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I would like to take part in three local cyclocross races in the coming weeks but have a bike dilemma:

Should I convert my track frame to a new fork and put one cantilever brake on it and change the tyres, or change the tyres on my Kona road bike (I checked to be sure that there is enough clearance for cross tyres) and race with road bike style calipers but increase the calipers clearance to the rims? At the moment putting cross tyres on my road bike is the cheapest but no one uses calipers so I assume it's a stupid idea. But is converting the track bike silly too? All races are flat, btw.

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IMHO, a track frame has a geometry that is very different to that of a "real" cross bike. Also, most track frames are built for a very different kind of stress, as track surfaces tend to be even. The last point is also partially true for road bikes. And try to find out if you're even allowed to ride with only one brake (track frame). –  arne Oct 10 '13 at 12:53
    
Keep in mind that you can swap your fixed cog with a freewheel (you'll probably want one with a nice easy ratio). A freewheel will thread on to your fixed gear hub, even if it's not a flip flop. I do this on my hardcourt polo bike with no problem. –  Benzo Apr 8 at 14:43

3 Answers 3

Neither option is a good idea: If you use caliper brakes for the cross race, they can easily be filled with mud and became useless.

If you go with fixie you'll be very slow on steep uphills and it will be dangerous to downhill without a freewheel.

But you can try if it will be very simple race :)

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I'd have to say both sound like a pretty bad idea, with the fixie hard to mount/dismount and control in a cyclocross type situation. Sheldon brown does mention someone whose done it (http://sheldonbrown.com/singlecross.html), but it seems like something you may want to do after considerable practice with the course in a non-fixie. You wouldn't be the first person to try it though (http://www.fixedgeargallery.com/interviews/mike_clark/). As for a road bike, I'm not sure you want to put your road bike through a cross race. If its not too muddy and your road bike is set up with a stable geometry, you may come out alright with the road bike. I'd say if you have downtube shifters though, you will need to move to barend shifters or brifters or retroshift or something (you didn't say which Kona bike you had - they currently do a wide range of them and I have seen a Honky Tonk with downtube shifters for some reason...).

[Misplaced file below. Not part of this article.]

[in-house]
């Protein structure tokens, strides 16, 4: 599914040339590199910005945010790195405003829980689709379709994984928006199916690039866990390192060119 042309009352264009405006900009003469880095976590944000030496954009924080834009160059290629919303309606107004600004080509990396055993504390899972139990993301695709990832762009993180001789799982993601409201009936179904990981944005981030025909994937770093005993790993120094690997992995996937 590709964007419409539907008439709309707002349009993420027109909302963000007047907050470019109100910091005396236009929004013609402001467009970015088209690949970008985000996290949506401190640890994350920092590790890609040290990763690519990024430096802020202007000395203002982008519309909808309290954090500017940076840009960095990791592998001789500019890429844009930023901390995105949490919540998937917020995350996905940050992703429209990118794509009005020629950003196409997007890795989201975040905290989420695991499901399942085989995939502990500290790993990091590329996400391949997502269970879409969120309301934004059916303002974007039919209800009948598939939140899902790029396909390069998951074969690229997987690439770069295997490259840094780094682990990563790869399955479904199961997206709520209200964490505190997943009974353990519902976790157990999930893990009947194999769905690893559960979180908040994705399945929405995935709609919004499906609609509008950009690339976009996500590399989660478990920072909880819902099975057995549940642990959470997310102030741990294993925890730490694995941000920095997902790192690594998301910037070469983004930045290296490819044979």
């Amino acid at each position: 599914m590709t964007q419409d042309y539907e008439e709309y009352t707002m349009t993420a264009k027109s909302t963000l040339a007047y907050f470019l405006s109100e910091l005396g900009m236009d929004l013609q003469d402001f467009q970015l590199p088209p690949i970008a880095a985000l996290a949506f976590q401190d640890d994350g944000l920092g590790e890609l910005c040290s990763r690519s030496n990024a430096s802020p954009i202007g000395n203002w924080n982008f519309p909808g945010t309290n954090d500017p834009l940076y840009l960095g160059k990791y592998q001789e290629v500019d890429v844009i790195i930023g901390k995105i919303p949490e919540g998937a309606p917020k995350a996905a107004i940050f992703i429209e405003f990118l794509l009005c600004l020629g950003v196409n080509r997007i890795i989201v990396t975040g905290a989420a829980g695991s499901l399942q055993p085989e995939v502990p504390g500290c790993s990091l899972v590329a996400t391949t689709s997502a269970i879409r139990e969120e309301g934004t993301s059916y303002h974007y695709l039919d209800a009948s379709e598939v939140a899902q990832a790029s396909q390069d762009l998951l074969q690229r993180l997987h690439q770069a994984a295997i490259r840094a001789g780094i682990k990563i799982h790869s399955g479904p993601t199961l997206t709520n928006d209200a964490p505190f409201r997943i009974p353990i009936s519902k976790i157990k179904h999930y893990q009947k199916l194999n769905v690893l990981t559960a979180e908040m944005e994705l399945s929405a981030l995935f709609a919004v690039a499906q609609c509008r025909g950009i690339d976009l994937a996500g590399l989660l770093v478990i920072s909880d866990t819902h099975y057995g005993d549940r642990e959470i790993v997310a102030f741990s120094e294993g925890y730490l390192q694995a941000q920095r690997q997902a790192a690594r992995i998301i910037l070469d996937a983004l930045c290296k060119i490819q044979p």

My suggestion is to pick up an old rigid mountain bike (say, a 80s-90s specialized rockhopper/hardrock) which should be pretty cheap and easy to come by, put some tires (look at some cross tires you were considering in 700c and find something which you think will be similar in 26) and decent brake pads and go for it. Lots of people use mountain bikes for beginner cross, and I think this option will probably keep your road bike in better condition and not be too different in price from the first option depending on which rigid mountain bike you start with.

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If your road bike will fit a cross tire, then I'd just use that. 30 years ago when "long reach" calipers were standard, it was fairly common to use caliper brake bikes for cross. It's not ideal, but it will work as long as the course isn't super muddy.

However, most road frames these days will only work with at most a minimal tread 28mm tire. There aren't many cross tires that would fit in "standard reach" brakes.

Even if you go with a fixed gear setup, I think you really want two brakes for riding dirt. By the time you convert the track bike, you're pretty close to what a used rigid MTB would cost. I have not raced cross with a fixed gear, but I've done a fair bit of dirt riding on a fixed gear ( see http://www.63xc.com/ ) and you really need a back brake that doesn't skid.

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